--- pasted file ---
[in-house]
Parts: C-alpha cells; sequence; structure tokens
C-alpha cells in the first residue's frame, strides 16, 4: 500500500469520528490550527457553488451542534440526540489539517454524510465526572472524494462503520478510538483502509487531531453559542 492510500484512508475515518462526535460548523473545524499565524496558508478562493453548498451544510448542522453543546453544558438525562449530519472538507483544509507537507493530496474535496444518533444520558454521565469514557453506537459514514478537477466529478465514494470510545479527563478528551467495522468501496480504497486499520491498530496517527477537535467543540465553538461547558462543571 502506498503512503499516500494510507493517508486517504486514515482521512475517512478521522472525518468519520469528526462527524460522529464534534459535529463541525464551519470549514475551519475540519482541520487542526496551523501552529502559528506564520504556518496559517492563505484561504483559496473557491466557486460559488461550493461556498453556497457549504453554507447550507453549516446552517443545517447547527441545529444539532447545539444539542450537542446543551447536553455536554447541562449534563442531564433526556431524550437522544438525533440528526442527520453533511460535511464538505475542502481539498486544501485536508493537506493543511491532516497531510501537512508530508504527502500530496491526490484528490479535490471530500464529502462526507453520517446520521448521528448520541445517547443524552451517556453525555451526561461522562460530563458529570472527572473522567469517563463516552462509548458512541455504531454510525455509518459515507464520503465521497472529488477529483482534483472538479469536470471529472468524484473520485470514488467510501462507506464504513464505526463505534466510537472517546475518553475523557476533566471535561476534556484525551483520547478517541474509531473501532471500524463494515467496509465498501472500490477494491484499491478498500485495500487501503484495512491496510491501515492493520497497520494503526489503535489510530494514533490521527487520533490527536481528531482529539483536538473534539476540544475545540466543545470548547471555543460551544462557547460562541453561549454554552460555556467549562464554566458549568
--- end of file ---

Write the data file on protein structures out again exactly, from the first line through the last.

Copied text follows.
[in-house]
Parts: C-alpha cells; sequence; structure tokens
C-alpha cells in the first residue's frame, strides 16, 4: 500500500469520528490550527457553488451542534440526540489539517454524510465526572472524494462503520478510538483502509487531531453559542 492510500484512508475515518462526535460548523473545524499565524496558508478562493453548498451544510448542522453543546453544558438525562449530519472538507483544509507537507493530496474535496444518533444520558454521565469514557453506537459514514478537477466529478465514494470510545479527563478528551467495522468501496480504497486499520491498530496517527477537535467543540465553538461547558462543571 502506498503512503499516500494510507493517508486517504486514515482521512475517512478521522472525518468519520469528526462527524460522529464534534459535529463541525464551519470549514475551519475540519482541520487542526496551523501552529502559528506564520504556518496559517492563505484561504483559496473557491466557486460559488461550493461556498453556497457549504453554507447550507453549516446552517443545517447547527441545529444539532447545539444539542450537542446543551447536553455536554447541562449534563442531564433526556431524550437522544438525533440528526442527520453533511460535511464538505475542502481539498486544501485536508493537506493543511491532516497531510501537512508530508504527502500530496491526490484528490479535490471530500464529502462526507453520517446520521448521528448520541445517547443524552451517556453525555451526561461522562460530563458529570472527572473522567469517563463516552462509548458512541455504531454510525455509518459515507464520503465521497472529488477529483482534483472538479469536470471529472468524484473520485470514488467510501462507506464504513464505526463505534466510537472517546475518553475523557476533566471535561476534556484525551483520547478517541474509531473501532471500524463494515467496509465498501472500490477494491484499491478498500485495500487501503484495512491496510491501515492493520497497520494503526489503535489510530494514533490521527487520533490527536481528531482529539483536538473534539476540544475545540466543545470548547471555543460551544462557547460562541453561549454554552460555556467549562464554566458549568